medicine, as practiced today, requires direct pathologist involvement in the
selection and interpretation of test results integrated into specific clinical
contexts on a routine basis.
Studies have shown the clinical and economic value of
properly trained laboratory professionals who are truly expert in assisting
attending physicians with test selection and interpretation. The lack of
clinical involvement is associated with significant consequences. 15 – 54 percent
of primary care medical errors are related to the testing process; 17 percent
of healthcare spending in the U.S. is due to test overutilization; and nearly a
third of total healthcare spending may be due to potentially avoidable clinical
Is consultation provided by medically-trained laboratory
professionals, including pathologists and other physicians with laboratory
training, more closely associated with improved clinical outcomes than
consultation provided by non-medical laboratory professionals? In a recent
study, researchers concluded that non-medical scientists “have also
successfully undertaken leadership roles within laboratory medicine, including
the directorships, thus precluding the absolute need for a medical degree in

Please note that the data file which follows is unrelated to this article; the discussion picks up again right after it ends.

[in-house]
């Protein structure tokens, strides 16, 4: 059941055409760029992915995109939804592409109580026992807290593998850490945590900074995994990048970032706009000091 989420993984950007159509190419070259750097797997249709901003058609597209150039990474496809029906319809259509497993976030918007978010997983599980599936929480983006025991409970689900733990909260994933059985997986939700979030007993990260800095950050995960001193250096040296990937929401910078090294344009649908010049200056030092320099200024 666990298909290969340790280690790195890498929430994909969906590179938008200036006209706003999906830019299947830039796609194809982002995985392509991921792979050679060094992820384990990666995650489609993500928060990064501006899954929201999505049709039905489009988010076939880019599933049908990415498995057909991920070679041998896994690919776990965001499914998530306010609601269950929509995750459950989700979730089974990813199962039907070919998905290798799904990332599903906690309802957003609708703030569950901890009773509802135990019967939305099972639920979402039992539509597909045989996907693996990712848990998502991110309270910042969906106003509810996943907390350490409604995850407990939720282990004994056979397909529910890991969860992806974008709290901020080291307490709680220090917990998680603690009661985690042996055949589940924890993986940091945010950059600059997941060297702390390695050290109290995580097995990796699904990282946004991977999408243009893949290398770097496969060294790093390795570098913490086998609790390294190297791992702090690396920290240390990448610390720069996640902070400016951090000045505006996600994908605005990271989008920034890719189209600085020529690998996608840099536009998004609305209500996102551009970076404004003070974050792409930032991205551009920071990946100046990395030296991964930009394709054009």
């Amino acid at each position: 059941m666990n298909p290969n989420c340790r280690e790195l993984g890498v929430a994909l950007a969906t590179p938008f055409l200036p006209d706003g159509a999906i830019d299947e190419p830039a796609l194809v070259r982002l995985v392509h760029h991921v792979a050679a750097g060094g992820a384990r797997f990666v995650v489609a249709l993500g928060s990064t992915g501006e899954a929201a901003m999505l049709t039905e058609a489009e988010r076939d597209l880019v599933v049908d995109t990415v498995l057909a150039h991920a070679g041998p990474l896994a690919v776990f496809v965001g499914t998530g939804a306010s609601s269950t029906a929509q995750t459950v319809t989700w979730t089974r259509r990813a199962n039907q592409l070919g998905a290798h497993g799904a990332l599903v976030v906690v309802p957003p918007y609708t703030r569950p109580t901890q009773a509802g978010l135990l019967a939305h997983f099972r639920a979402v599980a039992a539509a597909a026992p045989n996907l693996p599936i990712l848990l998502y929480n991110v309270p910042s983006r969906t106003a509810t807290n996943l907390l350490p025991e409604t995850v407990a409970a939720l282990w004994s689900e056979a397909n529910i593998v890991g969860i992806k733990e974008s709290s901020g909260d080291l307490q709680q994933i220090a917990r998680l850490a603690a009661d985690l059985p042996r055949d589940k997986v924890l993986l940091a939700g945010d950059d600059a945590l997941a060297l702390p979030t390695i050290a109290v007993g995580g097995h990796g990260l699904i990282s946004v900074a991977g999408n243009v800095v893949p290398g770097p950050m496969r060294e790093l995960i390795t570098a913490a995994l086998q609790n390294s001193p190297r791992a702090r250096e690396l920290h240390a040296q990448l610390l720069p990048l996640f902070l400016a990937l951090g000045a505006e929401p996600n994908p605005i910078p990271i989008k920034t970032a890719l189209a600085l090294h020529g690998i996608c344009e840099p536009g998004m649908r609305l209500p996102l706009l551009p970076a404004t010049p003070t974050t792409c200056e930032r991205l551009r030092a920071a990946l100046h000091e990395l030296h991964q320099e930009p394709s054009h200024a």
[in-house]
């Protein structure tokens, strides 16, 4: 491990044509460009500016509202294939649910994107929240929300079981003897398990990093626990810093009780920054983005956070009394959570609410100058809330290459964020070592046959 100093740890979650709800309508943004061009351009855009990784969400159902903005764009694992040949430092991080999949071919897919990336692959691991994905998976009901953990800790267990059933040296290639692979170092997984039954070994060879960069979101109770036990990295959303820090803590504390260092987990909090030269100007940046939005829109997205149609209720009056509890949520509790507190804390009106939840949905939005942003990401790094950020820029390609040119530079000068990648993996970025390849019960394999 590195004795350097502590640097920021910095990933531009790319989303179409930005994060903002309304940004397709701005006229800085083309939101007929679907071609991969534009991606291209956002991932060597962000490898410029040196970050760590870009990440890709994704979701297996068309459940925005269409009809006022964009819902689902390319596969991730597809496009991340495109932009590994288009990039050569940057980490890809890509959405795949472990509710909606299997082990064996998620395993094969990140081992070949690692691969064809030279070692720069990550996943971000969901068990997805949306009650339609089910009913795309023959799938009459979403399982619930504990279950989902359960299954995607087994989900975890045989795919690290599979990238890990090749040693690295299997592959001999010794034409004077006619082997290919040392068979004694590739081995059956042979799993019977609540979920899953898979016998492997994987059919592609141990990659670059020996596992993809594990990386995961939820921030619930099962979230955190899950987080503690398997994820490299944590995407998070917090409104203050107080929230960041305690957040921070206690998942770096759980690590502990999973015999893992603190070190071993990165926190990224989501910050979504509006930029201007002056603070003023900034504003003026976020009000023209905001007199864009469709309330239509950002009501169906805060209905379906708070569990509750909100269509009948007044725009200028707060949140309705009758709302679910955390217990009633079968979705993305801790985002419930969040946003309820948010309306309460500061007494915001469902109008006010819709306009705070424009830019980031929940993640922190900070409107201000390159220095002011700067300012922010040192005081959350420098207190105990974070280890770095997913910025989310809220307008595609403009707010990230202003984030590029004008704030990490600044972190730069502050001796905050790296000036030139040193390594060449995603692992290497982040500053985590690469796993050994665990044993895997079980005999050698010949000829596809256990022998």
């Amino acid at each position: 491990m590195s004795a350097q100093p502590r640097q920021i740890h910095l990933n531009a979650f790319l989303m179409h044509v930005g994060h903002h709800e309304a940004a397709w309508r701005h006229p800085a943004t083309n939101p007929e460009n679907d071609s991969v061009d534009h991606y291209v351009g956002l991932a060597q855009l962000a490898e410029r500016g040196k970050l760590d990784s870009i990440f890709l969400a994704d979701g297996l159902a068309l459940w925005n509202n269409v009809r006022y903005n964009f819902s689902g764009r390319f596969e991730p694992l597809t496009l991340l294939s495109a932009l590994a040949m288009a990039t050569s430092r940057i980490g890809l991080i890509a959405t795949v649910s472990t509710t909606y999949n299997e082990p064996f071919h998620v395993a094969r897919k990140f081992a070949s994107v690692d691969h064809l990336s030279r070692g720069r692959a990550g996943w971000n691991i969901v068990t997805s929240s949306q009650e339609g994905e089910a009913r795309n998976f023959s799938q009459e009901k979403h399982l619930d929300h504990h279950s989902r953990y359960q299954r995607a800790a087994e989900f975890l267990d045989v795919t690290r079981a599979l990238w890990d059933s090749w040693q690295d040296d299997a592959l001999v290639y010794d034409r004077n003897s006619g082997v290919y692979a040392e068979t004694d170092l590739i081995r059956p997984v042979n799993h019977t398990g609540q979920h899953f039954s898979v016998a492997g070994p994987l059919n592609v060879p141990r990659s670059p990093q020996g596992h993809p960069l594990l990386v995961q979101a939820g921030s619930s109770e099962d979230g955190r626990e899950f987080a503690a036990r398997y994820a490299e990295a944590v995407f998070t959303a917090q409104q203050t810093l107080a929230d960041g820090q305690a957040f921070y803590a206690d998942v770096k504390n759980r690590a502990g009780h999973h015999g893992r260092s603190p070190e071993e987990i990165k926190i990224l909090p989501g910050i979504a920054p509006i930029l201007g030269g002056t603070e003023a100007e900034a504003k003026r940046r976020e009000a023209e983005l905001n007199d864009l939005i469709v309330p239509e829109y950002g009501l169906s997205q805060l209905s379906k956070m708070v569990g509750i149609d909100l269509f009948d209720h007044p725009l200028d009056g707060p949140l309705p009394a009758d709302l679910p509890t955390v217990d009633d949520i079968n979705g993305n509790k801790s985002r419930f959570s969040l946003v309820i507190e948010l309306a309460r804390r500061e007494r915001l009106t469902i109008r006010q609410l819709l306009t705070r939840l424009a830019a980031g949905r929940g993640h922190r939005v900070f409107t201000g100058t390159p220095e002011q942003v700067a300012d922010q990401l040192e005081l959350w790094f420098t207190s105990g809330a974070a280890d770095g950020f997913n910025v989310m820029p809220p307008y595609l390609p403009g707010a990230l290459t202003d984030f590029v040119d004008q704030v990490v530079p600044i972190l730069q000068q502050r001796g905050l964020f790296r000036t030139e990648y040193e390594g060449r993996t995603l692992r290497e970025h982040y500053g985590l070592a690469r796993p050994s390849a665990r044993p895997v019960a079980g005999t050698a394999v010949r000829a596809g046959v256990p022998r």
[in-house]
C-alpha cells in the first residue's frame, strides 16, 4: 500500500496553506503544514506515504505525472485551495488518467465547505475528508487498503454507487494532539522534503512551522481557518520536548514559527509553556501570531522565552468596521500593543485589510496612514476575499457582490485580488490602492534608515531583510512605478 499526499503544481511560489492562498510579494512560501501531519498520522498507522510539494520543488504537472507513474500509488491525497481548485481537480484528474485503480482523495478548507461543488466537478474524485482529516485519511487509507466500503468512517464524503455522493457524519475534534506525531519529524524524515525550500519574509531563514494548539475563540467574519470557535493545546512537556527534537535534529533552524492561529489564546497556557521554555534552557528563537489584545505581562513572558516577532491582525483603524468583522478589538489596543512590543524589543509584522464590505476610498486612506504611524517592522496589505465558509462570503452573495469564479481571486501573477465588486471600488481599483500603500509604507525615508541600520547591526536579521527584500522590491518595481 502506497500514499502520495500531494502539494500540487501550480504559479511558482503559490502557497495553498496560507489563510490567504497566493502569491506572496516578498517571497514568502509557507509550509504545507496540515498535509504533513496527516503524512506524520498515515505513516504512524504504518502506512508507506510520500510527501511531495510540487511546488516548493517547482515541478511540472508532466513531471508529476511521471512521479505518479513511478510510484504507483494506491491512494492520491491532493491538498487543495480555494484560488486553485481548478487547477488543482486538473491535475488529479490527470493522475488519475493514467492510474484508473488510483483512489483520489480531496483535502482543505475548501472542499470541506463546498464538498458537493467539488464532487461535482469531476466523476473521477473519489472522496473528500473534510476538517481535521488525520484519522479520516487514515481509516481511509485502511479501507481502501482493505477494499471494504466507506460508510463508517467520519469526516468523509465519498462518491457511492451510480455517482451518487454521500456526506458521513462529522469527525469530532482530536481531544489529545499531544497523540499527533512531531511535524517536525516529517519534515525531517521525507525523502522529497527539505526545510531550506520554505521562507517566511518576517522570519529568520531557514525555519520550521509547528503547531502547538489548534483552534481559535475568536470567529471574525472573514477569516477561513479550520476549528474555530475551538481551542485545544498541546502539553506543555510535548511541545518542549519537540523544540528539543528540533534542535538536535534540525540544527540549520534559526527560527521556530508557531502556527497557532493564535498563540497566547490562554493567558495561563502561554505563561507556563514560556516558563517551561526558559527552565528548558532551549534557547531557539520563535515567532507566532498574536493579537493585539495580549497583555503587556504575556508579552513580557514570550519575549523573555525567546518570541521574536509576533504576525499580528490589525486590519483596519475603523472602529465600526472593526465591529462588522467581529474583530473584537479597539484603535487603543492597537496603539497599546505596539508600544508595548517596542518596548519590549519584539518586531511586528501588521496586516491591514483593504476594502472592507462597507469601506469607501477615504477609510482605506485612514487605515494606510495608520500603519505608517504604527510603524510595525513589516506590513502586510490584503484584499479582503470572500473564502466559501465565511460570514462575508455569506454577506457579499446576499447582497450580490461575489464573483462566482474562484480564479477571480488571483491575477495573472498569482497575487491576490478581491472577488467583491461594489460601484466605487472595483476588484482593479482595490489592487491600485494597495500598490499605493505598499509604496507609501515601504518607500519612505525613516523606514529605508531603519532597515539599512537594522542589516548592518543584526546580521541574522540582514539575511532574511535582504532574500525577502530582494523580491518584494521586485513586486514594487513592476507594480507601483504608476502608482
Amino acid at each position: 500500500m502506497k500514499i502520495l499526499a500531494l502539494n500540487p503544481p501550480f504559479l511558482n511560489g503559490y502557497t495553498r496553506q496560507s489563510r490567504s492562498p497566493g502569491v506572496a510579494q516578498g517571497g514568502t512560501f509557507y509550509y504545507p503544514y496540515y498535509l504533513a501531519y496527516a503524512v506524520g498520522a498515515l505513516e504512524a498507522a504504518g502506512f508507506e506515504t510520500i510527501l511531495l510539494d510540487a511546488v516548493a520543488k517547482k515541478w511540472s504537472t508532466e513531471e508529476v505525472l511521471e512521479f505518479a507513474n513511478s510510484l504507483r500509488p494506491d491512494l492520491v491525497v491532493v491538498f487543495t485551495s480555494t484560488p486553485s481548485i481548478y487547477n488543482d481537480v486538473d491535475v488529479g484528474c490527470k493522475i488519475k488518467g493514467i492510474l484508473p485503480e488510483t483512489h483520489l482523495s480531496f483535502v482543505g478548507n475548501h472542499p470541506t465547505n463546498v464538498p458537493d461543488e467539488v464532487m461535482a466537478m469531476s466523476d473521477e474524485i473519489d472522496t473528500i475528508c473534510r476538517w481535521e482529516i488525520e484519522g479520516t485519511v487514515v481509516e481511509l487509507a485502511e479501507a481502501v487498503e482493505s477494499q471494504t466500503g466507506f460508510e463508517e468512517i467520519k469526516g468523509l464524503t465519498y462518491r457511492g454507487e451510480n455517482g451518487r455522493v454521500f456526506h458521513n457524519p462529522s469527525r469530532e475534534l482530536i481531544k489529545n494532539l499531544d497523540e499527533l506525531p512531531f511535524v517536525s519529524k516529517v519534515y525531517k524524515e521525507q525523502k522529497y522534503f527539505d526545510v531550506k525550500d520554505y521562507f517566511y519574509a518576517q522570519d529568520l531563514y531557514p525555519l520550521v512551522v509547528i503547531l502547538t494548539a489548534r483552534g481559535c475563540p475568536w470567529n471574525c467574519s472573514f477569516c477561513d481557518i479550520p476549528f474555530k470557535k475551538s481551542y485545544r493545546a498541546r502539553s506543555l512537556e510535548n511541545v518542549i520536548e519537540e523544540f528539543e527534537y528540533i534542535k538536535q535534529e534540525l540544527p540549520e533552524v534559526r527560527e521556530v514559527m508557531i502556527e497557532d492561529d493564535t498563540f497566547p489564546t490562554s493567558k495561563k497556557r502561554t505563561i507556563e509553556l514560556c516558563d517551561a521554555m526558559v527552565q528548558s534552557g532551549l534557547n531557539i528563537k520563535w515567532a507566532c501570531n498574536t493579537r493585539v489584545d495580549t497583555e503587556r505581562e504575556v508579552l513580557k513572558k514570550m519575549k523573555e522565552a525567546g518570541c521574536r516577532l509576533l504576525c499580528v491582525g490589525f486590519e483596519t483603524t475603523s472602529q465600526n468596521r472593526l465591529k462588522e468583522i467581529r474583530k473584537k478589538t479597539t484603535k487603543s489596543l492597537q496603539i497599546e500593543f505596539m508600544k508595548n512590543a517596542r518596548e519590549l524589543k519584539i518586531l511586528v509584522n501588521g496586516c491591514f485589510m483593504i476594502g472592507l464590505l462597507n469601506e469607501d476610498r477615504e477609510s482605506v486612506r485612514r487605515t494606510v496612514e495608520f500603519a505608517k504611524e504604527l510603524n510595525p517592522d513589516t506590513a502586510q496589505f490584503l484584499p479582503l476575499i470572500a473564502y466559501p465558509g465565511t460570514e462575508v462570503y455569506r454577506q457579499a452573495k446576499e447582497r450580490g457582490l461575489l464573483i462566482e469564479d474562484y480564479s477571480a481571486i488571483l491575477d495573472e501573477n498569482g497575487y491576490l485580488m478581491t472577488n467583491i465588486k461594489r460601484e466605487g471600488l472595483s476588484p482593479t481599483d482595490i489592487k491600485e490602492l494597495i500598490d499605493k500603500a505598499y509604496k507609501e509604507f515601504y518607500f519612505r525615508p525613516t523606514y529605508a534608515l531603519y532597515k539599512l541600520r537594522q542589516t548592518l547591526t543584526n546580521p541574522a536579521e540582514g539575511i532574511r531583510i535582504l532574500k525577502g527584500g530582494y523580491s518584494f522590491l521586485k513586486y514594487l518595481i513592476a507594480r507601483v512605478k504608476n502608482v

fulfilling most of the laboratory professional’s responsibilities.”
However, it is acknowledged that quality laboratory service
is not just about providing accurate, useful and timely information to the
attending physicians; it must be provided within the context of the particular
patient’s circumstances. As a result, in many instances, without medical
training and experience in the care of patients, non-physician clinical
laboratory professionals generally do not have the contextual background to
fully and optimally assist the clinician.
It is in this environment of interacting interests and
forces that the laboratory and its professional personnel must redefine their
roles, including who provides what types of consultation to attending
It is a well-known fact by now that most laboratory errors
occur in the pre- and post-analytic phases of testing and that these errors can
have a significant impact on patient care. Often, these activities do not occur
within the physical confines of the laboratory, but in other locations—often by